UK in talks over taxing Britons' Swiss bank accounts
The UK and Switzerland have signed a declaration to begin negotiations on tax issues in a step towards making Britons with Swiss bank accounts pay tax on the interest they earn.
Switzerland has strict secrecy laws and has long attracted the very wealthy as a place to save their money.
Treasury sources said negotiations were in the early stages and no details of tax rates had been agreed.
An agreement between Liechtenstein and the UK is expected to raise about £1bn.
Any agreement between the UK and Switzerland may raise more than that as there are more accounts in Switzerland.
The declaration followed talks between UK Chancellor of the Exchequer George Osborne and the Swiss Finance Minister Hans-Rudolf Merz in London.
Formal negotiations - which are expected to start at the beginning of next year - will cover the possibility of implementing a withholding tax, which would see Swiss authorities levying a tax on interest earned in their accounts on behalf of HM Revenue & Customs.
The UK would push for this to be a retrospective tax.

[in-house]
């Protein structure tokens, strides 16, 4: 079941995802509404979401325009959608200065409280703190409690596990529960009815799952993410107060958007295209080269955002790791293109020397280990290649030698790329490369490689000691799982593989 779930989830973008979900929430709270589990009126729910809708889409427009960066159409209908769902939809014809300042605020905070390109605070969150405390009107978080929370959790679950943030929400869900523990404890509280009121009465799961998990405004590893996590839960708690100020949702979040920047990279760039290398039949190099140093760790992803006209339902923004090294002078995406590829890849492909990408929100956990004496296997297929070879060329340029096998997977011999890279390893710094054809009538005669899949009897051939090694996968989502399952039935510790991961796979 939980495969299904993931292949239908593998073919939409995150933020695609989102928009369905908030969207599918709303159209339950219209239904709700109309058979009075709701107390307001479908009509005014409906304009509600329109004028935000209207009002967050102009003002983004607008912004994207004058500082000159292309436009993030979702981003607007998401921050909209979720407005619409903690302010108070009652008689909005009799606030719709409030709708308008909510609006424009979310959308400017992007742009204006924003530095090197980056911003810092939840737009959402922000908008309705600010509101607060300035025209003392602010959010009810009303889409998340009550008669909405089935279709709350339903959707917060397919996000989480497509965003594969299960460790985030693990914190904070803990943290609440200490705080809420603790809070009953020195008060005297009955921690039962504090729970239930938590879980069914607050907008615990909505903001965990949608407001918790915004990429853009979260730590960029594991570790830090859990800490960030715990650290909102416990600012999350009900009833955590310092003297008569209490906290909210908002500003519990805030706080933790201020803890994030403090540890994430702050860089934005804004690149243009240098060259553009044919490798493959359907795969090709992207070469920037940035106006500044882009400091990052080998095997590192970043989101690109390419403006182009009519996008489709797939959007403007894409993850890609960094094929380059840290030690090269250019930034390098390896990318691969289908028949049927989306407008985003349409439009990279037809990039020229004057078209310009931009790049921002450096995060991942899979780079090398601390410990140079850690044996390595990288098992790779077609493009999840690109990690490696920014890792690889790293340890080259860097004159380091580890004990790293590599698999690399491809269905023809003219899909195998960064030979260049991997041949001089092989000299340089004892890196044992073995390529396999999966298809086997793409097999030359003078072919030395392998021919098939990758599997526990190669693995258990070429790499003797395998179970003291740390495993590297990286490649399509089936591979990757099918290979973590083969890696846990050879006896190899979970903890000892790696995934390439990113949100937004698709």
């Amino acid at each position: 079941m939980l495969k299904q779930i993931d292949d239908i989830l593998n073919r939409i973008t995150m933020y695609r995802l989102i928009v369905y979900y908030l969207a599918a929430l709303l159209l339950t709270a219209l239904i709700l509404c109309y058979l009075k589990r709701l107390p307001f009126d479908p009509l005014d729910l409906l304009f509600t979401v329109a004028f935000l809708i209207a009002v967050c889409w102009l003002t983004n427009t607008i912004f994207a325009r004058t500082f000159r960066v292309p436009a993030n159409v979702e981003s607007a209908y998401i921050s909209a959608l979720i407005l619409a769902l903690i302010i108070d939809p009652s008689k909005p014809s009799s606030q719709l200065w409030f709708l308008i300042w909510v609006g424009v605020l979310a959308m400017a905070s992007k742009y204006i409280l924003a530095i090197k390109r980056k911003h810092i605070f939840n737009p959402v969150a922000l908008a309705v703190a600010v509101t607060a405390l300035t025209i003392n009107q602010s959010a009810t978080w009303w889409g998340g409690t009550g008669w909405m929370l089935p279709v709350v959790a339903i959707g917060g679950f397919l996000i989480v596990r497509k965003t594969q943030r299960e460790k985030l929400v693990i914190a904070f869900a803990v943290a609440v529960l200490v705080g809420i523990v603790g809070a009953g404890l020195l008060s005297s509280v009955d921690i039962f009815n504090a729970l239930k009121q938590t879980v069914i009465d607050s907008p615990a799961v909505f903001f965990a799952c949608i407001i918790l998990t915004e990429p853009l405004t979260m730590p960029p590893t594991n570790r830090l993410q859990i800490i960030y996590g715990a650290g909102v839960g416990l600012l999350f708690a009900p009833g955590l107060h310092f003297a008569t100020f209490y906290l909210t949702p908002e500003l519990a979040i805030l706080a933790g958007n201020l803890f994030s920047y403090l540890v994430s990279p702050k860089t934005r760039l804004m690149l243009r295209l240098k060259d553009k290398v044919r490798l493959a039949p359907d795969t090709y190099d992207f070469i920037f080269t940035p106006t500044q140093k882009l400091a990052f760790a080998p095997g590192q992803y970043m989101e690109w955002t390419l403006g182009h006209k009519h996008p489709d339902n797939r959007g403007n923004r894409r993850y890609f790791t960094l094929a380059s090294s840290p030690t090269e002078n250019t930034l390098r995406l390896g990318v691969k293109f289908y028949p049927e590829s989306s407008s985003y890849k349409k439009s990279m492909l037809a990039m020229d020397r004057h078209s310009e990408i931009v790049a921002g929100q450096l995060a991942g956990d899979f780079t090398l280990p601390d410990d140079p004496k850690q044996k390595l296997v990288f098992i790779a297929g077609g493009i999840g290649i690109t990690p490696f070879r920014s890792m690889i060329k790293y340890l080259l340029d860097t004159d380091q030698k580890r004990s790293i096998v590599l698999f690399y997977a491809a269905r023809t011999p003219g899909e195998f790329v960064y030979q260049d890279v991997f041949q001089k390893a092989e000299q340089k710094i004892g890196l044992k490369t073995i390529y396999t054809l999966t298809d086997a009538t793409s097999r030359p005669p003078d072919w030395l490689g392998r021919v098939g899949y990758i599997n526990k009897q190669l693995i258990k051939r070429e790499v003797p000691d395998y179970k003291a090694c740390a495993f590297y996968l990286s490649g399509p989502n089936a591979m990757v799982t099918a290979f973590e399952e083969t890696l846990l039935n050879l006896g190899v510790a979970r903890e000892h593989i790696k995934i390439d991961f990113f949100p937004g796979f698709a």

The UK will also push the Swiss authorities to provide more information on accounts held by UK taxpayers.
However, the Swiss government said in a statement that any agreement on information sharing would only apply from the date of the agreement, and could not be enforced retroactively.
At present, the Swiss will only provide details of interest earned by UK nationals on Swiss bank accounts if the UK tax authorities first send the Swiss complete details of the relevant accounts.
"This is a sensible and pragmatic approach by the chancellor to ensure we get money in that would otherwise not be collected," said a Treasury spokesman.
But the Treasury stressed that these were opening negotiations and that no details of tax rates, or amounts to be raised, have been set out yet.
In parallel talks, Germany has also agreed in principle to Switzerland introducing a withholding tax on the assets of German taxpayers with Swiss accounts.
Last year the G20 ordered a worldwide clampdown on offshore tax havens.